Climate change to hit UK insurance premiums
Climate skeptics? The insurance industry don't take any crap, its their money they are playing with! They seem convinced about climate change.
Published in the Independent: 05 September 2005
The cost of home insurance in Britain could soar in the aftermath of Hurricane Katrina, insurance companies are warning. The Association of British Insurers said its members were concerned that the hurricane was part of a pattern of global climate change in which incidents of severe weather would become more common, both at home and abroad.
Malcolm Tarling, an ABI spokesman, said: "We're not expecting an immediate premium increase directly as a result of Katrina, but the wider issue of climate change is beginning to have a very serious impact on insurers."
Katrina could cause some British home insurers difficulties. Although none of Britain's large general insurers have direct exposure to the Katrina disaster, they almost all insure themselves with the world's largest reinsurers, which will pick up part of the bill for the damage cause by the hurricane. These companies are expected to pass on their higher costs to customers.
However, Mr Tarling said the threat posed by climate change was much more serious. ABI research conducted on the basis of advice from climate experts suggests the global bill for property damage caused by incidents such as Hurricane Katrina could increase by two-thirds over the next 10 years unless immediate environmental action is taken.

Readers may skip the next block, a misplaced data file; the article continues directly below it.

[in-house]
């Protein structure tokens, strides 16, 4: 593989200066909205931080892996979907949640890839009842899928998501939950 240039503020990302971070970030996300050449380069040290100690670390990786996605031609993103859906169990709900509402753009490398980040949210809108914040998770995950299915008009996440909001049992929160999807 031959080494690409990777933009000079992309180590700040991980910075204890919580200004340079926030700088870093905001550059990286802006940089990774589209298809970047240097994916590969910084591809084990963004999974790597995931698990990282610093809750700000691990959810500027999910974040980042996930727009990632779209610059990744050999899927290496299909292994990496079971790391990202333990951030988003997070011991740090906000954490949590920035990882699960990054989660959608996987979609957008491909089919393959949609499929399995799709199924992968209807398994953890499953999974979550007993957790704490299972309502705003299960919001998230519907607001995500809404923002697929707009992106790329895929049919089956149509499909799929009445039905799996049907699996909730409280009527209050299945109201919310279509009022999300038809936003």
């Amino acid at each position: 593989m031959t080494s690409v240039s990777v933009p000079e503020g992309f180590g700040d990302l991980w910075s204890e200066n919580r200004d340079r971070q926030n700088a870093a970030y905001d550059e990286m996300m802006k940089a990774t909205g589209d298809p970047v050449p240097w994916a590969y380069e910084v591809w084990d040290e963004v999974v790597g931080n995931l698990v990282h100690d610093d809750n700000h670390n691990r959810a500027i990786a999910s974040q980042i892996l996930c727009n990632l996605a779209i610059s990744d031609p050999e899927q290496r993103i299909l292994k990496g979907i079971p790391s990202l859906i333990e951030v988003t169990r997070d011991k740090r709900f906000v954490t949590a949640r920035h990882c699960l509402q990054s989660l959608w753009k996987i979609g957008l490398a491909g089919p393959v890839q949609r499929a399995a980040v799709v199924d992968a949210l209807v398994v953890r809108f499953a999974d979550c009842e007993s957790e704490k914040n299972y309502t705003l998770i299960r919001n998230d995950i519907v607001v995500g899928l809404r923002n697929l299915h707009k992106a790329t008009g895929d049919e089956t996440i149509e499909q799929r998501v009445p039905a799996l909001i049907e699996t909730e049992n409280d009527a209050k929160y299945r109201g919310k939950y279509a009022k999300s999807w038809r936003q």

In Britain, the value of weather-related claims reached Â£6bn between 1998 and 2003, twice the total in the previous five years.
Separately, the Lloyd's of London insurance market yesterday dismissed rumours that it has priced the cost of Hurricane Katrina to the insurance industry at $40bn.
A spokeswoman said: "It is far too early to say what this will cost - risk analysts have suggested the cost could be between $9bn and $50bn and the picture is very unclear."
Lloyd's has asked its members to give a preliminary estimate of their liabilities by 12 September.